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23 minutes ago, gblotter said:

AdvanceCamp was yesterday, so I'm reporting back on the experience.

The quality of merit badge classes varied widely. Some were very well-organized. For example, the Emergency Preparedness merit badge had boys moving between different stations to learn and demonstrate skills. The Trail-to-First-Class program was excellent, too, with many stations staffed by skilled volunteers (including older Scouts instructing younger Scouts). Those experiences were better than anything we could generate at the troop level - raves and praise all around.

I’m not judging your troops choice to experiment with Advancecamp, on the contrary, I applaud the effort to look for quality program activities.

That being said, what can camp provide that your troop can’t? Could this be a learning experience?

Barry

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7 minutes ago, Eagledad said:

That being said, what can camp provide that your troop can’t?

We are a small troop of just 30 Scouts. I think we do a great job with the limited resources available to us, but our talent pool reflects the size of our troop. Taking advantage of a much larger talent pool at AdvanceCamp gave us exposure to some expertise we simply don't have in-house.

Sure - we can always "wing it" if needed, but it's inspiring to learn from true experts in the subject matter.

Edited by gblotter

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Just now, gblotter said:

We are a small troop of just 30 Scouts. I think we do a great job with the limited resources available to us, but out talent pool reflects the size of our troop. Taking advantage of a much larger talent pool at AdvanceCamp gave us exposure to some expertise we simply don't have in-house.

Sure - we can always "wing it" if needed, but it's inspiring to learn from true experts in the subject matter.

Ok, that wasn’t the question. But let’s be careful, 30 is reasonable  size troop program for doing advancement within the program. Many of us have led programs of around 30 Scouts without having to “wing it”, as you say. 

What I asked and was really leading to is, did your troop learn anything to improve your troop program.

I don’t think a single troop that improved their program didn’t learn some of the improvements from outside troop activities. 

Barry

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2 minutes ago, Eagledad said:

Many of us have led programs of around 30 Scouts without having to “wing it”, as you say.

Congratulations on being superior.

2 minutes ago, Eagledad said:

What I asked and was really leading to is, did your troop learn anything to improve your troop program.

Sure - I always take away tips and tricks whenever I can.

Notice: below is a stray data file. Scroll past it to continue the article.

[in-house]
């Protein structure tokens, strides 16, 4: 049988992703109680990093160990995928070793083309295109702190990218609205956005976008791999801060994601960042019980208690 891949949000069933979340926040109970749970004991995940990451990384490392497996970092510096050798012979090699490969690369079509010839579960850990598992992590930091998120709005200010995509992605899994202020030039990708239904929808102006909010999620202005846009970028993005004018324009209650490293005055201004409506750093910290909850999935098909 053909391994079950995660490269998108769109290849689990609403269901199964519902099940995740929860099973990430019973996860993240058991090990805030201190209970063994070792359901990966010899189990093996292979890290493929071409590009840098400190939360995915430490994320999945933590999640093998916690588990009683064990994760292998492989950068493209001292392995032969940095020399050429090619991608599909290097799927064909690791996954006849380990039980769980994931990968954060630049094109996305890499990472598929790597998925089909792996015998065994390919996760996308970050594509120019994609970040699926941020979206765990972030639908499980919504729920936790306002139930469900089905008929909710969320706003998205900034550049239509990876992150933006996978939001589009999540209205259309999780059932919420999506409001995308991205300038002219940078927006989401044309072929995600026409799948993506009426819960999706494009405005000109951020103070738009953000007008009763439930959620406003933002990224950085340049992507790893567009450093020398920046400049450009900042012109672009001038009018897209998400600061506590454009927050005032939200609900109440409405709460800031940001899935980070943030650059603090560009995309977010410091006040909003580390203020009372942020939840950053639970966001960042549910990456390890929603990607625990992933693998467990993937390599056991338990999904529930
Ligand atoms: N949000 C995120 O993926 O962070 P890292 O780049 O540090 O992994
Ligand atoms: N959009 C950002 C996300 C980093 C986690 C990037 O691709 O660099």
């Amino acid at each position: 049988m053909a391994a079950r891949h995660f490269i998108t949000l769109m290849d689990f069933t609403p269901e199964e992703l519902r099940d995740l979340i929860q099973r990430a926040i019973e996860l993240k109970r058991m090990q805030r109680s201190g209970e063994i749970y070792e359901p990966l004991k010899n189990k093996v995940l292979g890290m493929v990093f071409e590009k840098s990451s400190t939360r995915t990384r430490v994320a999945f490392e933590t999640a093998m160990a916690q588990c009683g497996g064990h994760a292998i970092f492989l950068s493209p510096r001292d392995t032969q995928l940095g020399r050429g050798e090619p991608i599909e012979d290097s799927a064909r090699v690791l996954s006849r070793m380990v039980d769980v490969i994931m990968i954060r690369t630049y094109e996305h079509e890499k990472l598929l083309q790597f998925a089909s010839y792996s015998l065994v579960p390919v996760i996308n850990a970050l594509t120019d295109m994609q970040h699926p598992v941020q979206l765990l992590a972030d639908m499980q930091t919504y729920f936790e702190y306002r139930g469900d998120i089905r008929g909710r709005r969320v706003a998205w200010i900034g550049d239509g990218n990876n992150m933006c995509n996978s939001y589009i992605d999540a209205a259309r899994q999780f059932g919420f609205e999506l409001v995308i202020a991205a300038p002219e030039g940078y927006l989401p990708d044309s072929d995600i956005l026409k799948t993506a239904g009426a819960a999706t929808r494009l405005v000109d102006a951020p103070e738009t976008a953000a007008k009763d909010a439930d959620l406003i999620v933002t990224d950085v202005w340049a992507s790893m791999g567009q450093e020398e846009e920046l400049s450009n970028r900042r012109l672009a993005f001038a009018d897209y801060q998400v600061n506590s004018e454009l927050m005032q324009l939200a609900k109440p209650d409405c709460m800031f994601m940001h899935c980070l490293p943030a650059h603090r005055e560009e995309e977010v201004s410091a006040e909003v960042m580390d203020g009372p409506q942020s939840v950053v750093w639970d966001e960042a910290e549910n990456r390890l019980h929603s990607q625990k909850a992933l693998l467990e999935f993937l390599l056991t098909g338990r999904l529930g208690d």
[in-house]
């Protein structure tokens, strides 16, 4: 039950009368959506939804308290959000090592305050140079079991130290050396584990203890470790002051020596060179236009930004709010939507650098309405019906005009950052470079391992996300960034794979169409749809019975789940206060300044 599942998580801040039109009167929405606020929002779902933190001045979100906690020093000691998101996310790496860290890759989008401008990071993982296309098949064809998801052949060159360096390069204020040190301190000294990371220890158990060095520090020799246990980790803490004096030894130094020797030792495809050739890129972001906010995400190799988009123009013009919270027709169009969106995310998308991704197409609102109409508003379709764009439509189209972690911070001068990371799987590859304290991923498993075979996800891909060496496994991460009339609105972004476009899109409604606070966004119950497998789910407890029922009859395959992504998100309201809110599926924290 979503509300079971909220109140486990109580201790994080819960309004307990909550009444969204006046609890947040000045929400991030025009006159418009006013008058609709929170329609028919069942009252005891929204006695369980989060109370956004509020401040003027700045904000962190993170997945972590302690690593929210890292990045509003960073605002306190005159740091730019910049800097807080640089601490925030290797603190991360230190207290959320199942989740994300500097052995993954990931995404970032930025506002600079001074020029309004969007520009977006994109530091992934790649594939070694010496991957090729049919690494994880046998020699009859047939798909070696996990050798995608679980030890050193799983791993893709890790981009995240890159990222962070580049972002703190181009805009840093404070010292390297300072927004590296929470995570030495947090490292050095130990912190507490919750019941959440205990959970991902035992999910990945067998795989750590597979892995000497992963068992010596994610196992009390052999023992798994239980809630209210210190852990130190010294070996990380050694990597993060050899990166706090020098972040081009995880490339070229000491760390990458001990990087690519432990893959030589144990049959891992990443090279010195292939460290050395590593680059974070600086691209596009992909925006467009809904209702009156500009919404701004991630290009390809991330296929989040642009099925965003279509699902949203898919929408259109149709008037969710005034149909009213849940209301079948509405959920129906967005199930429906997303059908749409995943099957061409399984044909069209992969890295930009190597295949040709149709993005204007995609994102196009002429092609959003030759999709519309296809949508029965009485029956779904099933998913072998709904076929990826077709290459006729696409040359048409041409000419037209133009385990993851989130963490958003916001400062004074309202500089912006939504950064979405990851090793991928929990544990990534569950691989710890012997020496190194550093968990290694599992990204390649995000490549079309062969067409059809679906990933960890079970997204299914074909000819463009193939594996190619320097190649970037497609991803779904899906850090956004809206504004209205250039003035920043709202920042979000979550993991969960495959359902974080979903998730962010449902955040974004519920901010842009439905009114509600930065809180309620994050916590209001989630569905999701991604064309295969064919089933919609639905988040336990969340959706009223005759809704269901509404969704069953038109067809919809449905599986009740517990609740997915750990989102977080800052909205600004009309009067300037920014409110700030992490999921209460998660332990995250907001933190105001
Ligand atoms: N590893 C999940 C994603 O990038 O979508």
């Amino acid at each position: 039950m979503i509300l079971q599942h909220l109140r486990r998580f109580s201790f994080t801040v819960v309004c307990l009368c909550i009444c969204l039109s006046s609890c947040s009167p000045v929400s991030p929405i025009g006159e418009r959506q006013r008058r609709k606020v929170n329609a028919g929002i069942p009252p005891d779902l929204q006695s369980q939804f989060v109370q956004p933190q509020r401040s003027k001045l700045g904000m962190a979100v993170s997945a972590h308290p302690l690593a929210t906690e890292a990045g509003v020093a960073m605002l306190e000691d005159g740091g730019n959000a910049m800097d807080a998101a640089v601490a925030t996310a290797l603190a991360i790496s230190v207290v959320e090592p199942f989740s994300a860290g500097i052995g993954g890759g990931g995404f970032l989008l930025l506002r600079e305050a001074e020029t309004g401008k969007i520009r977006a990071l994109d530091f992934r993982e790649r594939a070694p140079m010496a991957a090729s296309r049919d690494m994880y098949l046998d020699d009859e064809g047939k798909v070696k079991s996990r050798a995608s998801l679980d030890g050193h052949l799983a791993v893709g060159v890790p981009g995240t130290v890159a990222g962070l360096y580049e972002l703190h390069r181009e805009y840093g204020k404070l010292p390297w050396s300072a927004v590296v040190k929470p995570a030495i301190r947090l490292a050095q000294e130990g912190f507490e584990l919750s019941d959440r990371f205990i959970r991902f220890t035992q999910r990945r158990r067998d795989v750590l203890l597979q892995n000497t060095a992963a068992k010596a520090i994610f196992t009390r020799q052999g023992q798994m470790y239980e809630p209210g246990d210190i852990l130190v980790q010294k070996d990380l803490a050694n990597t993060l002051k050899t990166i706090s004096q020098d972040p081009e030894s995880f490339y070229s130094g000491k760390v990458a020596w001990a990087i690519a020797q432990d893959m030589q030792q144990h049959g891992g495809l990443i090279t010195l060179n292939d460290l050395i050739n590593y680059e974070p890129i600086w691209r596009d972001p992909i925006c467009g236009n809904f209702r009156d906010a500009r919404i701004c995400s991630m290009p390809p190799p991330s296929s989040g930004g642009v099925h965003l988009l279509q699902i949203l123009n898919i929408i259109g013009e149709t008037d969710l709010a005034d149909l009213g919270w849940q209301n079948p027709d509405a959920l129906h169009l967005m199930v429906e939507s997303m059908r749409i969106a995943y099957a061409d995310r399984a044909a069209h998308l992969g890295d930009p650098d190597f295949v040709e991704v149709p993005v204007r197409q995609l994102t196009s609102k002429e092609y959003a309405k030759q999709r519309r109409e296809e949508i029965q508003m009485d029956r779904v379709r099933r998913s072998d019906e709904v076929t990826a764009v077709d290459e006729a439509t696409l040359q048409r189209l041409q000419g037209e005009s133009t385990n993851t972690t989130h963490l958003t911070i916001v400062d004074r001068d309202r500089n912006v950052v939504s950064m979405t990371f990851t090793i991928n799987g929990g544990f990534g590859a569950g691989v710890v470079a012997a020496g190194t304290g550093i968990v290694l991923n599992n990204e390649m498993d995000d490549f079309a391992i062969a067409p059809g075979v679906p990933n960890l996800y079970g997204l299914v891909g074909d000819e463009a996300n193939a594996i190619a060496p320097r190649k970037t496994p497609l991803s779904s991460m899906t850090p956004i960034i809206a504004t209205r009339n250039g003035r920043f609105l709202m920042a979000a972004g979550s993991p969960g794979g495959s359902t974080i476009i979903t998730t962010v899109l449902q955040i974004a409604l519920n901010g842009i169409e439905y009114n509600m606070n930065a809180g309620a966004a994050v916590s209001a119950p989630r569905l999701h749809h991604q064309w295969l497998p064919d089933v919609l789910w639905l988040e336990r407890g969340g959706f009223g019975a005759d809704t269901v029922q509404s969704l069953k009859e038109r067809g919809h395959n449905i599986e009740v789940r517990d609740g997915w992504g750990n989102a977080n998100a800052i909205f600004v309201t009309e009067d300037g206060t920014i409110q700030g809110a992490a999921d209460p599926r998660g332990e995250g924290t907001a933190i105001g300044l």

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7 hours ago, gblotter said:

Congratulations on being superior.

Sure - I always take away tips and tricks whenever I can.

I think what Barry is hinting at is did you shortchange your youth leadership of teaching opportunities and character development in favor of learning from "true experts"? Scouts may want to get the knowledge without having to teach it themselves, but since Scoutcraft and skills instruction aren't actually one of the Aims of Scouting, having them teach it to their troopmates is a better way of encouraging their personal development, even if they miss things an expert would know. In the same vein, did the scouts in the troop learn ideas they can use to improve their own ways of teaching, or will the next crop of Scouts be expected to "go learn from the true experts"?

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On the topic of troop size, I'd ask a very different question.

  • question: What limitation do you feel you face in your troop?
  • follow up to others: How do you address the kind of limitation in your troop.

On the topic of size - we all see size differently.  Rather than saying 30 is too big, too small, or just right, I think I'd be most interested in learning of ways different troops addressed the challenge.

BTW - We attend local merit badge colleges.  AdvanceCamp sounds like a really big MBC.  If we had something similar locally, we'd probably send a group.  If a Scout if going to earn 40-50 merit badges in his time in Scouting, I think II'd be OK having a few show up and get it opportunities.

 

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17 minutes ago, ParkMan said:

BTW - We attend local merit badge colleges.  AdvanceCamp sounds like a really big MBC.  If we had something similar locally, we'd probably send a group.  If a Scout if going to earn 40-50 merit badges in his time in Scouting, I think II'd be OK having a few show up and get it opportunities.

All depends on how MB Colleges and Advancecamps are used. If the Scouts used the programs as an additional resource for their personal advancement, great. But if they are used as planned part of the troop advancement program, then it can cause problems. Our troop never sent a group, we gave the information to the Scouts and left it up to them. 

Also, District and Council programs that cut corners or don’t follow the published policies set a bad example for troop programs. Our MB College doesn’t ask the scout to get a blue card or SM signature before meeting the MB Counselor. We found that 50% of the troops in our district didn’t even know the scout is supposed to contact the counselor to discuss the details of the meetings or that the SM signs the blue card (white card in our Council) before the scout meets the counselor. This all traced back to our MB College and summer camp. We readjusted the misunderstanding in training. 

Barry

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1 hour ago, Eagledad said:

Our troop never sent a group, we gave the information to the Scouts and left it up to them.

That is how our troop typically approaches merit badge colleges - we'll advertise the event and let Scouts sign up individually if they want.